View more in Budget
- December 31 2008
The attached budget summary shows fiscal 2009 spending after the Governor's first round of "9C' cuts of $708 million and a savings of $100 million by extending from 2023 to 2025 the funding of the state's unfunded pension liabilities. With these reductions, fiscal 2009 spending increased by 1.6 percent over 2008.
- December 15 2008The global economic recession will lead to a large decline in state tax revenues in fiscal 2009 and 2010, according to a forecast released today by the Massachusetts Taxpayers Foundation.
- October 20 2008
This report was prepared by: Global Insight, Inc.
Associated Industries of Massachusetts
Greater Boston Chamber of Commerce
Massachusetts Business Roundtable
Massachusetts Taxpayers Foundation
- October 15 2008In order to try to minimize the enormous consequences of Question 1, the proponents argue incorrectly that total state spending is $47 billion when, as the Foundation has shown, the correct number is approximately $31.8 billion.
- September 21 2008An upcoming analysis by the Massachusetts Taxpayers Foundation shows that if one were to preserve the 2008 level of spending for Medicaid, health reform, state aid to municipalities, and debt service, then one would have to eliminate every other program of state government - from prisons, courts, and State Police to funding for higher education and the elaborate network of services for the elderly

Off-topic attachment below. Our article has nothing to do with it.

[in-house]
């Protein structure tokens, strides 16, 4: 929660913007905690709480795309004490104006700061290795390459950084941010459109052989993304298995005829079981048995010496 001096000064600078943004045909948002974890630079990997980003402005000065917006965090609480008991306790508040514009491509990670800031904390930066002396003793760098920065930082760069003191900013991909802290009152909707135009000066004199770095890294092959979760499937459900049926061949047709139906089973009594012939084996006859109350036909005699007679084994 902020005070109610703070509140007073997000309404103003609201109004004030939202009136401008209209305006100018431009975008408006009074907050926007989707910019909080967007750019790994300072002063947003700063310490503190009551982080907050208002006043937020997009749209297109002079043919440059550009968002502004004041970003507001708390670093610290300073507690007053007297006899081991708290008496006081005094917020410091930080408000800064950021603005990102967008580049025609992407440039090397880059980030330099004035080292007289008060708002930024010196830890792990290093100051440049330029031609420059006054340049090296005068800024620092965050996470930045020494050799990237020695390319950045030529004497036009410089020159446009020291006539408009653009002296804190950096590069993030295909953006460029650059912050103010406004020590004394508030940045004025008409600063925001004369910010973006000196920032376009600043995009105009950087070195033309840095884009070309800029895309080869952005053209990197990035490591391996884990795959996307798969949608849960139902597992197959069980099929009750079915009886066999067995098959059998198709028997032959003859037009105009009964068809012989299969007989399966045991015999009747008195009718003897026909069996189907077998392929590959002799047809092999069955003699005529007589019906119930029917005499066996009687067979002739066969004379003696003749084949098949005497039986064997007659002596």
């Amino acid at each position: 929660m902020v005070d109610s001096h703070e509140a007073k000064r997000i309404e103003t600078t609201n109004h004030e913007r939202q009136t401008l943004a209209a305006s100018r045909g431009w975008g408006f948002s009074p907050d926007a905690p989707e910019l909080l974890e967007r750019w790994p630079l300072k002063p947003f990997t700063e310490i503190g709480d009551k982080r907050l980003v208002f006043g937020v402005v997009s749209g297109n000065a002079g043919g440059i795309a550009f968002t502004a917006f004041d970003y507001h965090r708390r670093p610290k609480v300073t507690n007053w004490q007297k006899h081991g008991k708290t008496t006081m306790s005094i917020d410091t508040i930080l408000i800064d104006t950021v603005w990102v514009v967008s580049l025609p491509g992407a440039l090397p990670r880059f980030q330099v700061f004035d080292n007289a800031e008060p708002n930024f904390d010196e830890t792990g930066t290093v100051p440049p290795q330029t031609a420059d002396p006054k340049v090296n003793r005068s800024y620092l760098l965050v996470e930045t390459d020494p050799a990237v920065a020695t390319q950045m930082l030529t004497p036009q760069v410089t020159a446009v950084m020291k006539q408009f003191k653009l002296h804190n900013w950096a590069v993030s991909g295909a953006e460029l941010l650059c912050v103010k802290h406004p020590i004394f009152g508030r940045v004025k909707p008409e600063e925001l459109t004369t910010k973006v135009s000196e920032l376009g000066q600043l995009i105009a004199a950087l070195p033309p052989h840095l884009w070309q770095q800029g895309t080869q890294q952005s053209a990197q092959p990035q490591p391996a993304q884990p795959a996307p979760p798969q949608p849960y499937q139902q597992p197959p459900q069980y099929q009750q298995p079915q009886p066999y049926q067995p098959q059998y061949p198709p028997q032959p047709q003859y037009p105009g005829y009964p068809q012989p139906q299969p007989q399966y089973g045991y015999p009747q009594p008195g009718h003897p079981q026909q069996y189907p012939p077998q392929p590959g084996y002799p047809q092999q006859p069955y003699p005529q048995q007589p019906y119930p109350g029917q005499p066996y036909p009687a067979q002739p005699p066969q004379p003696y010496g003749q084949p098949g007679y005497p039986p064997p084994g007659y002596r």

- July 23 2008On behalf of a broad group of business organizations and health plans committed to ensuring access to quality and affordable health care in the Commonwealth, we are writing to express our strong opposition to the provisions imposing new assessments and taxes to fund the state's Health Care Reform Law.
- July 21 2008
MTF Letter to State Senate
The Commonwealth is going on this debt binge at the very moment that the floor may drop out of our finances. We are not risking a credit downgrade, we are virtually inviting it.
Bailing out the Turnpike with no accompanying reforms, no transparency, and no comprehensive plan to address its underlying problems will be remembered for years as the other bookend to the Big Dig fiasco.